"Right. I was thinking of this kinda dream, about walking in a room or a completely dark space, and the light comes on very quick, and goes out very quick, and what did you see? This may even have something to do with a childhood memory that I haven't quite unlocked yet, that something very significant was seen in that bright moment, that somehow still remains nebulous, can't quite be incorporated into your daily lifestyle. I'm not quite sure how that is involved with the people on the album, but it could be that that's exactly what's missing from the whole thing. I often think, in fact completely believe, that people whatever they're working in are feeling their way in the dark, that it's not important to know what you're doing. I mean, yeah, you can set up a method for yourself. Apparently mystery writers work this way, in the first chapter introduce the crime, in the second the motives and in the third the possible suspects. So you develop a structure, fill it in and there's your thing. I've never been able to work this way at all." Even after ten years, a Verlaine single like "A Town Called Walker" only reluctantly strays into commercial territory and anything he's recorded seems incredibly tasteful and unpretentious in the shadow of the Def Leppard sleeves that adorn the wall of the Phonogram office we're in. 

"Right. But the artificiality of that, for some people it becomes a whole number. I'm thinking of David Bowie, who is always pulling this, pulling that from here and there. People who are manipulative seem to have got further in the last ten years, quicker. I'm also thinking of people like Madonna, who has chosen a whole set of ready-made images. I've never been able to find myself liking something which is only the product of pure ambition," he decided, wincing as he recalls a recent, extraordinarily vacuous Patsy Kensit interview on The Tube.

Which makes me think involuntarily about something else Verlaine has previously cited as an obsession: sex, massive amounts of which, he's said, have seemed apparent to him, on reflection, in his music. Pushed on this, though, his talent for tangents ascends to an even higher level.

"Yeah, but sex is a world where all sorts of other things get placed, somehow. What springs to mind are some of these so-called sexual perversions, like 55-year-old businessmen who hire girls and go through the most bizarre practices, being pissed on, or whatever. When you study it, that sort of behaviour has nothing to do with sex whatsoever! I mean, what is this guy really enacting?? When I was playing clubs in New York the kinda stuff that used to go on was incredible. I mean, an apparently enormous amount of sexual activity and innuendo and attempted seduction all the time. And yet, so much of it not really having anything to do with sex. I used to get the most bizarre propositions playing these clubs. I was packing up a guitar one night and this girl came up to me and completely matter-of-factly said, Had I ever beat up a girl before? And I said, No and she said, 'Well I'll pay you 200 dollars to come over to my house, tie me up and beat me up! She had a whole design in mind, this whole thing. I did not find this exciting at all," he mutters wryly. "In fact, I was incredibly flabbergasted! Anyway, someone I knew actually took her up on it, apparently." Ah well, Tom Verlaine always did seem more sensible than most of his contemporaries. "I think though," he says eventually, "This thing about sex, the sexual element of all rock'n'roll is always there. It's just the kind of thrust the stuff has." And refuses to be drawn any further.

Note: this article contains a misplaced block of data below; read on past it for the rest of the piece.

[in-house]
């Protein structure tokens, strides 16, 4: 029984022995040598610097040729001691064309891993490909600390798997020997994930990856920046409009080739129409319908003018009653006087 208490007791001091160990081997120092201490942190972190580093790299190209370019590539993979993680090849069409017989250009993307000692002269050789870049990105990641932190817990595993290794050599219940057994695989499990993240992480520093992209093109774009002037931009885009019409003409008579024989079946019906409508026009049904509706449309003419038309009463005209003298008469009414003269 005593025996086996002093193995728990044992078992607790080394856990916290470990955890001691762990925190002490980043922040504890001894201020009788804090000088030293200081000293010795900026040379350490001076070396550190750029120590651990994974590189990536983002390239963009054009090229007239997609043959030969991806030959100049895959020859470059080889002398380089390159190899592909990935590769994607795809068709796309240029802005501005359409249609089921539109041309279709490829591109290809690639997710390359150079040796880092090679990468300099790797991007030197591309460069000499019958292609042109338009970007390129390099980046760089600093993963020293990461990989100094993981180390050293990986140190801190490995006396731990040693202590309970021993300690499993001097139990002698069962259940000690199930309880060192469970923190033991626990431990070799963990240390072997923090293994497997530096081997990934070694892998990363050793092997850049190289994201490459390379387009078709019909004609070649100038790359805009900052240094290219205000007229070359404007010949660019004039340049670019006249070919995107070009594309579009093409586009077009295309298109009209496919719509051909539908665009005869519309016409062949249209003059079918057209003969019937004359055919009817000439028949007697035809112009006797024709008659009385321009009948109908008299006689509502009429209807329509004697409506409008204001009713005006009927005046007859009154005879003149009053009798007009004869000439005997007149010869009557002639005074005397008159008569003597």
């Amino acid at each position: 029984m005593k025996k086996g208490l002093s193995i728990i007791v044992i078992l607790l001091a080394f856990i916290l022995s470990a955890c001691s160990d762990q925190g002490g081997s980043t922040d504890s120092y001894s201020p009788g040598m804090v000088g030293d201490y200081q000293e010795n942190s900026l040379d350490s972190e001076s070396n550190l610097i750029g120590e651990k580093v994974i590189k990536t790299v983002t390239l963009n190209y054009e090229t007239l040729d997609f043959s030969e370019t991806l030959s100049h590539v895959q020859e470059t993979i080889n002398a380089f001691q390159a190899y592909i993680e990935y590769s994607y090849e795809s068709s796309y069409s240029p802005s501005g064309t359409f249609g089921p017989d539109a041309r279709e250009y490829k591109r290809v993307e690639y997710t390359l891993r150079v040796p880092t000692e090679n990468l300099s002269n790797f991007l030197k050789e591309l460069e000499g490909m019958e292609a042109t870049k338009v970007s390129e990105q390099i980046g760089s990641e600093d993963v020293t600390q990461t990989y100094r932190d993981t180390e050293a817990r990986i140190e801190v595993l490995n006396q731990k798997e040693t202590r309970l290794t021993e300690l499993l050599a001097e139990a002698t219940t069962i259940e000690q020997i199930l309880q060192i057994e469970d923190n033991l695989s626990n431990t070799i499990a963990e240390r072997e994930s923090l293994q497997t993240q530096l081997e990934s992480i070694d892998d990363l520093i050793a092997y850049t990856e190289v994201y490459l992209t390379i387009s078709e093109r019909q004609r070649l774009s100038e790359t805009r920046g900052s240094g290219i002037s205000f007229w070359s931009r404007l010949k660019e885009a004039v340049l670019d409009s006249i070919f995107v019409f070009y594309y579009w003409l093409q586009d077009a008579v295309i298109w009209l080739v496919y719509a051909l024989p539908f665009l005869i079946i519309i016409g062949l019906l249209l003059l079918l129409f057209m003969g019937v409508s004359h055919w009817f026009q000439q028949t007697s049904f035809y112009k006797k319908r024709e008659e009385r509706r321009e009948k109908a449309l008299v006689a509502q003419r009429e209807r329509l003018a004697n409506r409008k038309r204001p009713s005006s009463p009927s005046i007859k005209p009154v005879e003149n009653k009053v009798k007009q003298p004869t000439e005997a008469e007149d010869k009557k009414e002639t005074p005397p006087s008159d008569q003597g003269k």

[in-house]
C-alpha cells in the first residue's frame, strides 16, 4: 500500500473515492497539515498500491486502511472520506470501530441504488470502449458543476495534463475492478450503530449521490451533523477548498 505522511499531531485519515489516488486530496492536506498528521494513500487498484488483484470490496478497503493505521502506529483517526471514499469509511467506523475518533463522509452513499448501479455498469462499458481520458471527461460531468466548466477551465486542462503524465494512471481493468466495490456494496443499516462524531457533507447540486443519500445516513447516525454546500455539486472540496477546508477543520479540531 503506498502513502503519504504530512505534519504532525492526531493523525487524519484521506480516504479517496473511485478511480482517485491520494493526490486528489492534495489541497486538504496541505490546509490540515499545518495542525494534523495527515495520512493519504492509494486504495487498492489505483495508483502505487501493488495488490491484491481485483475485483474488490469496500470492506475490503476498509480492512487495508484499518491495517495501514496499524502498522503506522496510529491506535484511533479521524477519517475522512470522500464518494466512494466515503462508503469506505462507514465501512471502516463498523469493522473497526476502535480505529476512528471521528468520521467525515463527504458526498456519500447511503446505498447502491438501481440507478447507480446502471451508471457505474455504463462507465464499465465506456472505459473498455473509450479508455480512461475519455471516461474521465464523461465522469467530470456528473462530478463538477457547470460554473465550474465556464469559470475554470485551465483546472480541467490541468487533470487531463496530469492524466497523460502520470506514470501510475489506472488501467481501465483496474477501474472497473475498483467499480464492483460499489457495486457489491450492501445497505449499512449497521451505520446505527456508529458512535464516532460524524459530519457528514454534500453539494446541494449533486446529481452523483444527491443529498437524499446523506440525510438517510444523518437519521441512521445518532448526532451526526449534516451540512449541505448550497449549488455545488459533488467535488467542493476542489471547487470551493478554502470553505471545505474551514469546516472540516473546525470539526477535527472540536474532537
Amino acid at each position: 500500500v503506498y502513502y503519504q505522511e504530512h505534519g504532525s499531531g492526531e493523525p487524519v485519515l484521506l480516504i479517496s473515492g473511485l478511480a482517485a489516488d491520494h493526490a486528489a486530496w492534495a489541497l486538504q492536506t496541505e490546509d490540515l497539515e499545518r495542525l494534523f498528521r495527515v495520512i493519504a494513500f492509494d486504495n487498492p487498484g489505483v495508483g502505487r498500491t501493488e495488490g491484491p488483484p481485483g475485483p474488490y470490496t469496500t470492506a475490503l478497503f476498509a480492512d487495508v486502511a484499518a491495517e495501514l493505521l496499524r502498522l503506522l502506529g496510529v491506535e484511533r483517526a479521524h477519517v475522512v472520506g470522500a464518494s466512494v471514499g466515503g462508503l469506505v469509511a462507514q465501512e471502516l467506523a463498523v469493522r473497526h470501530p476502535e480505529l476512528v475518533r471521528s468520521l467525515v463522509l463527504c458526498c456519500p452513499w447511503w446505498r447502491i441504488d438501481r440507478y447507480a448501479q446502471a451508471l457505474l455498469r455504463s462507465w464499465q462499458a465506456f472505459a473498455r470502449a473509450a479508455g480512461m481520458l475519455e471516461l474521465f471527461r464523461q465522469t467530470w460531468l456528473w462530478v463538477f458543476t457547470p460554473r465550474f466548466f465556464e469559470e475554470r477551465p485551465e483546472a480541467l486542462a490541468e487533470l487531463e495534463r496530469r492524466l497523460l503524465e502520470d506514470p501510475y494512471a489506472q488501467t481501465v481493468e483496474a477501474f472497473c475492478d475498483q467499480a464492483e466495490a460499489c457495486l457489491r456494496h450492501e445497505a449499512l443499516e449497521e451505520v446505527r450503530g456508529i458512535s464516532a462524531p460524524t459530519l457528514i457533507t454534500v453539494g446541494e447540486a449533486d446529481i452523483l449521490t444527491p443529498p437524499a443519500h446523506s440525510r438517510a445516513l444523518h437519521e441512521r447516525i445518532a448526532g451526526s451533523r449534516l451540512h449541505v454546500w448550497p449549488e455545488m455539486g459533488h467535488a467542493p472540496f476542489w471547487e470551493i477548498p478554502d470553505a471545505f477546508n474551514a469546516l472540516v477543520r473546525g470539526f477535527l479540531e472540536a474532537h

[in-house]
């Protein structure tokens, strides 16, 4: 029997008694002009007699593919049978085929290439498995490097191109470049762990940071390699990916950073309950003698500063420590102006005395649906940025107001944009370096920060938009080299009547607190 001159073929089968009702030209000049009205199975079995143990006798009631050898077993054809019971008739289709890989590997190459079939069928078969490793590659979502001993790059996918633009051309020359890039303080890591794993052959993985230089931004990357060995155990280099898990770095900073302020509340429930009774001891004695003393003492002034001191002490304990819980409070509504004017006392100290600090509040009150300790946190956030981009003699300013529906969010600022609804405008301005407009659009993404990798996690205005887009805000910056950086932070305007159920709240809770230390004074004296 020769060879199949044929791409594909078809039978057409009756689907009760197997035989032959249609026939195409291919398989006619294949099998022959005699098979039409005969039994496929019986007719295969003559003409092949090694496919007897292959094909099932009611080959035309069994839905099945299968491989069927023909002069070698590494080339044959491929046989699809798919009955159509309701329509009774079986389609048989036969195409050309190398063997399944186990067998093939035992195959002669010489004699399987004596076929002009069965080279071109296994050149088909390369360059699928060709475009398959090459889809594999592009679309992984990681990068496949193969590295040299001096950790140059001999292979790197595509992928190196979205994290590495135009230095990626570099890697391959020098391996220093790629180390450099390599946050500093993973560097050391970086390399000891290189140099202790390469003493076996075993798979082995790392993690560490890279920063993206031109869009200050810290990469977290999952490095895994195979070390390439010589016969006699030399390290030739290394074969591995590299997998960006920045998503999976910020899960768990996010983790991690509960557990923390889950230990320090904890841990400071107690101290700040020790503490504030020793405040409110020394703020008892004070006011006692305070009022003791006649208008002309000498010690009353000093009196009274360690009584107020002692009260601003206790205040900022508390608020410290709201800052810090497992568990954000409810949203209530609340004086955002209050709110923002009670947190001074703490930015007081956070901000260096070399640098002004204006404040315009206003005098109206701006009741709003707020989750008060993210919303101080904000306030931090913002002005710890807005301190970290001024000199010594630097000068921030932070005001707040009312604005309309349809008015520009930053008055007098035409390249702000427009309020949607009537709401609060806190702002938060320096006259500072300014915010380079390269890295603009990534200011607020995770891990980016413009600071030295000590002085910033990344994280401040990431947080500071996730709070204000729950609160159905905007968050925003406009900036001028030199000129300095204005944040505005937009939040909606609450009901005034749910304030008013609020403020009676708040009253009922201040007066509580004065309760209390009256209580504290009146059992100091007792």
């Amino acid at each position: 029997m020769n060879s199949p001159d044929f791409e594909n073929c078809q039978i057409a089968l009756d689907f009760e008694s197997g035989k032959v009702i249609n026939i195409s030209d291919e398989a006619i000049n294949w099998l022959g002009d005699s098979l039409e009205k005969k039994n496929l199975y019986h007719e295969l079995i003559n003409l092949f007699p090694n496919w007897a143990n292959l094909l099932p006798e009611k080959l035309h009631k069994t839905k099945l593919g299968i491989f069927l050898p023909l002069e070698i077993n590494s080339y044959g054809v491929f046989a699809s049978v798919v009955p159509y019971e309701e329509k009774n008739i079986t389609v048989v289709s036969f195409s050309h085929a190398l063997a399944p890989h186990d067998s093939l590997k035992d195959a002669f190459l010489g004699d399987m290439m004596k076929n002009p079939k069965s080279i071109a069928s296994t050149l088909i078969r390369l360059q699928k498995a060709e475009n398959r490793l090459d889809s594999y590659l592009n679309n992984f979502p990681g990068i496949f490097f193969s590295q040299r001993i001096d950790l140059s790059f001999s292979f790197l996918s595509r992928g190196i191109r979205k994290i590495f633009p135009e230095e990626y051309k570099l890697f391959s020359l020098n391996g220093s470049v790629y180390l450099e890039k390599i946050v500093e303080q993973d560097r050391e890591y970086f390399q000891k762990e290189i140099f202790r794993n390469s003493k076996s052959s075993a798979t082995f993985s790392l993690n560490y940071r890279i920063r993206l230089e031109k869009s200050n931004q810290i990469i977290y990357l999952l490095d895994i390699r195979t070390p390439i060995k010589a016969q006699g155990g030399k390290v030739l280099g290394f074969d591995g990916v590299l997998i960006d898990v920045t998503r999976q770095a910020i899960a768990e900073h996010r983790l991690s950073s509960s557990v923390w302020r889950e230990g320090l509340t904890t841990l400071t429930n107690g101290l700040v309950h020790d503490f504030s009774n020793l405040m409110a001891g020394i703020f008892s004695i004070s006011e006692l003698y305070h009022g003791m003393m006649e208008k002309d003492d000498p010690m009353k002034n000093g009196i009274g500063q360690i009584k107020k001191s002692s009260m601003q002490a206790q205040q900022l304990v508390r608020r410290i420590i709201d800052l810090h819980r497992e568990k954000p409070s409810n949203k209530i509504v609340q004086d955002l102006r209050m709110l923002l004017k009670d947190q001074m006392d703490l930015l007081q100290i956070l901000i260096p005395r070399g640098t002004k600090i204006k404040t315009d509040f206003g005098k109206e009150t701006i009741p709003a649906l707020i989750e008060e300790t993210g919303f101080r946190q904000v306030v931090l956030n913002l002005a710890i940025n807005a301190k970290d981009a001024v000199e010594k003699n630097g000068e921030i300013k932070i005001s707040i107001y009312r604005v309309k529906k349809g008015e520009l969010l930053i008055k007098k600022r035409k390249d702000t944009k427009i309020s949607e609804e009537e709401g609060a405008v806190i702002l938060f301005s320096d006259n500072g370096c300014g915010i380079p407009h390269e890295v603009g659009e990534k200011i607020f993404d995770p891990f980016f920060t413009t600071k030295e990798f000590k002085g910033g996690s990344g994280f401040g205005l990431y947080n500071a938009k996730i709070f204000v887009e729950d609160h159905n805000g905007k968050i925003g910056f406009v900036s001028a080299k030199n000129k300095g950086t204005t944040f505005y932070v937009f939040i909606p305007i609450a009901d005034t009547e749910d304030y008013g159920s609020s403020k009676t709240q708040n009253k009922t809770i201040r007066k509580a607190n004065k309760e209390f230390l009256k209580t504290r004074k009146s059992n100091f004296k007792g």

Tom Verlaine has been living, or at least based in England for two-and-a-half years now, and he's aware of - though not unduly concerned by - just how much he's perceived as a seminal figure. After all of this and after the consistent excellence of his solo work, a huge amount of interest in him is centred around his status as just that, and Television's in particular. It might be unjust but even in my house it's more likely that "Marquee Moon" is being aired than his solo albums.

Well, yeah I hear the guitar stuff all over the place, I've been hearing that for years. But I'll tell you,this girl called me up and said, Have you heard this guy Lloyd Cole? And I said, No. And she said, Well, this is the first time I've ever heard someone try to sing like you. And I thought, Oh, no, it can't be! But I didn't hear it. And then when I signed to Phonogram, this guy in the office put on this Lloyd Cole record. And I couldnt figure out what it was, but I knew that stuff sounded really familiar in the weirdest way, and this guy says, Yeah, he's totally copped your vocal style! I thought, Come on, but he says, No, it's true, I know this guy. And later on, I ran into him. And he asked me for an autograph. I was just looking at this guy thinking, What's this all about?

He might well ask.

Meanwhile, we should be thankful that one of the last great innocents abroad in rock'n'roll is still one of its greatest craftsmen and originators too.
Autograph hunters this way.